I was in Detroit in 1976 (actually living in Ann Arbor) until June when I came by Trailways to Texas. My last game that season was on a Friday night in June against the California Angels, part of a crowd in excess of 44,000 (cap. 56,000 in the old Tiger Stadium) - there to see this young phenomenon - Mark "The Bird" Fidrych, who died last Monday at the tender age of 54 on his farm - the result of an accident.
All of us was thoroughly entertained, dazzled and inspired by the young man from Massachusetts. On that night, and ANY night he pitched at home, the city was a collection of ONLY Tiger fans - watching as "The Bird" gestured to the plate, talked to the ball, pranced and jumped and did what can only be called a precursor to the fist pump for his own enjoyment.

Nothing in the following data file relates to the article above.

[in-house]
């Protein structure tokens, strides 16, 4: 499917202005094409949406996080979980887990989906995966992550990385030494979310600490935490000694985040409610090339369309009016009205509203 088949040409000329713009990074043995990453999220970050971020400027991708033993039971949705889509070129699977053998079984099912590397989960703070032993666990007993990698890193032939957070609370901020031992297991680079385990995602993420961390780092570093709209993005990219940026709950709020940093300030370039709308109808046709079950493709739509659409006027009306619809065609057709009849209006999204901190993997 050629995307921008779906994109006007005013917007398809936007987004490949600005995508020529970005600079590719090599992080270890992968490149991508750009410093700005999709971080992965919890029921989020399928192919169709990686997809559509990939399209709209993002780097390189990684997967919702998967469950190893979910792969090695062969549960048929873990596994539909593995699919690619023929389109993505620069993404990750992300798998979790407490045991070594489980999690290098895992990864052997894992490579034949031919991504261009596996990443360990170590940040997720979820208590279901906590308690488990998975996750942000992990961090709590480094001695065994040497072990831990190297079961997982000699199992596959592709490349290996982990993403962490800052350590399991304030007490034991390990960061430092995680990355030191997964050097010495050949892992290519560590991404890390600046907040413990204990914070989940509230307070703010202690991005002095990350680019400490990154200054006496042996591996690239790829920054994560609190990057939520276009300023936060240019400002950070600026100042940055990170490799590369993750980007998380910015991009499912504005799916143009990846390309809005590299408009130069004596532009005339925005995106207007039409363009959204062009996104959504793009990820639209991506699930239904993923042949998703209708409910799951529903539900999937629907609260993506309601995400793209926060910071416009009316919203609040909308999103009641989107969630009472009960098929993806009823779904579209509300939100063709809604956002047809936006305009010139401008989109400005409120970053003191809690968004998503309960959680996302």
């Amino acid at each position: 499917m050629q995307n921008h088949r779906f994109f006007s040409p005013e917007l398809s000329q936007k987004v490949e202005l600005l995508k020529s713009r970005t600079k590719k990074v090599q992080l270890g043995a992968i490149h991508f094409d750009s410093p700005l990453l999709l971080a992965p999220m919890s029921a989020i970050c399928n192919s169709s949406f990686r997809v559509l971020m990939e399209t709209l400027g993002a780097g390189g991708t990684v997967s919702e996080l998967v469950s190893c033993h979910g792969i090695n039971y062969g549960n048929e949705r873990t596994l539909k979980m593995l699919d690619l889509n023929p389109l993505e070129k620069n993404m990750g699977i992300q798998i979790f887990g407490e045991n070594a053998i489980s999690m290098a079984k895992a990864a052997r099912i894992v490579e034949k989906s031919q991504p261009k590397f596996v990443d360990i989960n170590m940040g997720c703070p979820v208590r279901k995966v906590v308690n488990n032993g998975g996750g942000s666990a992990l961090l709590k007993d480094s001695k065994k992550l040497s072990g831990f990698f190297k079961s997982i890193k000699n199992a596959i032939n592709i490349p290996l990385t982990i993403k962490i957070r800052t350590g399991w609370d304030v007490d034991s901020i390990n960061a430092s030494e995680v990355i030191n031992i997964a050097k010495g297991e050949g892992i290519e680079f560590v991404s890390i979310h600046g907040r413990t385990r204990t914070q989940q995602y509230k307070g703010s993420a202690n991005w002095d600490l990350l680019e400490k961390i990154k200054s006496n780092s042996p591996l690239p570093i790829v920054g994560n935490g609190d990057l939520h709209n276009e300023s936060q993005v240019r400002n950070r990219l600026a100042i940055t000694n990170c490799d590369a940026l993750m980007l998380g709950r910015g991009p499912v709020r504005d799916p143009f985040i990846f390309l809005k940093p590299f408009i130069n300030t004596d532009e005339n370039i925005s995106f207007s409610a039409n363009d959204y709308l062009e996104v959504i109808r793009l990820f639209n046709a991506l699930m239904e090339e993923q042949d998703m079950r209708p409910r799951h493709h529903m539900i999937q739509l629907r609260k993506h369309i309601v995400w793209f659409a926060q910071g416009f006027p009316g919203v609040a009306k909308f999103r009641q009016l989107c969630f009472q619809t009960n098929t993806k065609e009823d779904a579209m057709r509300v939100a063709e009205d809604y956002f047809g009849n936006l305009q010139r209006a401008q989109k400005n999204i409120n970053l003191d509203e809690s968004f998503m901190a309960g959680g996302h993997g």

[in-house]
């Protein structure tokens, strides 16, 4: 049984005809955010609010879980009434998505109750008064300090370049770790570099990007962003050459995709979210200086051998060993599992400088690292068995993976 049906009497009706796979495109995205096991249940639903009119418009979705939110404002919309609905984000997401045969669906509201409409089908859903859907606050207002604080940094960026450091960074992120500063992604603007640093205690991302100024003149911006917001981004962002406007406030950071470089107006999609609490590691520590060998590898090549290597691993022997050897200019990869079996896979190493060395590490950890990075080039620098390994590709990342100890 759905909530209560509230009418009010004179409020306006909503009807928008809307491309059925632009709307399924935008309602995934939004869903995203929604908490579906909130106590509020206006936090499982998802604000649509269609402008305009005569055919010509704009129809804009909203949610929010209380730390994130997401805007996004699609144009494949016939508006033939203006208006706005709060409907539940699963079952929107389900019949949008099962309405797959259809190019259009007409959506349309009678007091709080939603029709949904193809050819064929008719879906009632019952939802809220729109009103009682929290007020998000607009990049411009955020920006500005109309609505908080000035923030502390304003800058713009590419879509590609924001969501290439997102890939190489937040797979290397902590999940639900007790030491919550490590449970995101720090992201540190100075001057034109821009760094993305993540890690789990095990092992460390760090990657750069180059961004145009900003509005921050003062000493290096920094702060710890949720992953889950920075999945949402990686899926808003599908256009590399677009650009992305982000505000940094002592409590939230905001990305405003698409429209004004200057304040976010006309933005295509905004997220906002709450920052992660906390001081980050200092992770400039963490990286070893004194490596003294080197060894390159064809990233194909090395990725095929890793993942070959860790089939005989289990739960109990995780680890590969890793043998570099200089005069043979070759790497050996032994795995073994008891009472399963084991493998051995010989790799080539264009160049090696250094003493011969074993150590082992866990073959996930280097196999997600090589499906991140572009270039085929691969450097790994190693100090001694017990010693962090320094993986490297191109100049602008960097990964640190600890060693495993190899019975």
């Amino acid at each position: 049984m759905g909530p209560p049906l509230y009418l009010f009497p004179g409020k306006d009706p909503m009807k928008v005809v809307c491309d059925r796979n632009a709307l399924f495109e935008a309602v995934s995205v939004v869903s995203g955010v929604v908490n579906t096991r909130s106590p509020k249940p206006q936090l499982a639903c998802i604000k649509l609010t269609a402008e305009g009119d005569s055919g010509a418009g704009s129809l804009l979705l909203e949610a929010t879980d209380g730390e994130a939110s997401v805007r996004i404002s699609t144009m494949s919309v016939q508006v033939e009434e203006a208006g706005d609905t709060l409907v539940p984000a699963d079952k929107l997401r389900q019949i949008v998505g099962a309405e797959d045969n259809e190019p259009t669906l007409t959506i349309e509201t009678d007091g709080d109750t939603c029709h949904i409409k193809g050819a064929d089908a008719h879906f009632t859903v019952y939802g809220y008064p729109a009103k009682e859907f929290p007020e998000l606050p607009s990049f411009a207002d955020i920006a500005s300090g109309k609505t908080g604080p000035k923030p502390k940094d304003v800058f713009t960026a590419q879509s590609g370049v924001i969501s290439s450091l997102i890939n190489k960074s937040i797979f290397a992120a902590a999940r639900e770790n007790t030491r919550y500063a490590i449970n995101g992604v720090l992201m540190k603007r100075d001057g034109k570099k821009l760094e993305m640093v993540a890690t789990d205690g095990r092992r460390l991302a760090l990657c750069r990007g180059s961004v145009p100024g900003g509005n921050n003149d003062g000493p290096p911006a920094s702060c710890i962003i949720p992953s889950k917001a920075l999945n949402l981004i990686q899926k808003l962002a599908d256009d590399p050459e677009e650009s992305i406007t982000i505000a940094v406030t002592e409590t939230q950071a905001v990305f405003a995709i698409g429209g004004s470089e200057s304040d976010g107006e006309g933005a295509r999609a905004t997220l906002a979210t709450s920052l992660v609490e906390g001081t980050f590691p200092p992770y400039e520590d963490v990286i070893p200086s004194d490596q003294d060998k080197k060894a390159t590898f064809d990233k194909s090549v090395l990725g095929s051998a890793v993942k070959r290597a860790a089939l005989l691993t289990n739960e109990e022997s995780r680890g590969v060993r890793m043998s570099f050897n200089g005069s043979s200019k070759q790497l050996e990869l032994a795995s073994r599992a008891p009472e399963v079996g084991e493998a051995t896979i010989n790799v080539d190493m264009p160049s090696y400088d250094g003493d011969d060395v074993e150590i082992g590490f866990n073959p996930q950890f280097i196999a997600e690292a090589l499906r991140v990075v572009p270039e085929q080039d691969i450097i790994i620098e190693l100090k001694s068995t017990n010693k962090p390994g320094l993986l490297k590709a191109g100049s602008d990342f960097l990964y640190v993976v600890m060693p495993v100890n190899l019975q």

Detroit won 6-4; Fidrych came out of the dugout from a crowd-demanded curtain call as if he were totally shocked that he would sought for public adulation. He just couldn't believe it.
Neither could we and Tiger fans just LOVED it.
He then started the All-Star game, won 19 games that year and was the toast of a city that only nine years before was engulfed in the flames of racial division. But the next season, he hurt his arm (years later discovered to have been a torn rotater cuff when there was no surgical remedy), and just as quick as he ascended, he was gone.
In later years, Fidrych expressed absolutely NO regret about his professional career. He just wanted to play baseball and got the chance. He never sought fame - then and in later years. Humble from the start, he seems like some sort of freak compared to the press-happy, me-first players too often populating the game.
And NO player in the years since 1976 has captivated the American public he did. I doubt anyone will in the future.
Some Tigers when they die will be missed; Mark "The Bird" Fidrych - a Tiger for less than three seasons - will be mourned.
God rest his wonderful soul.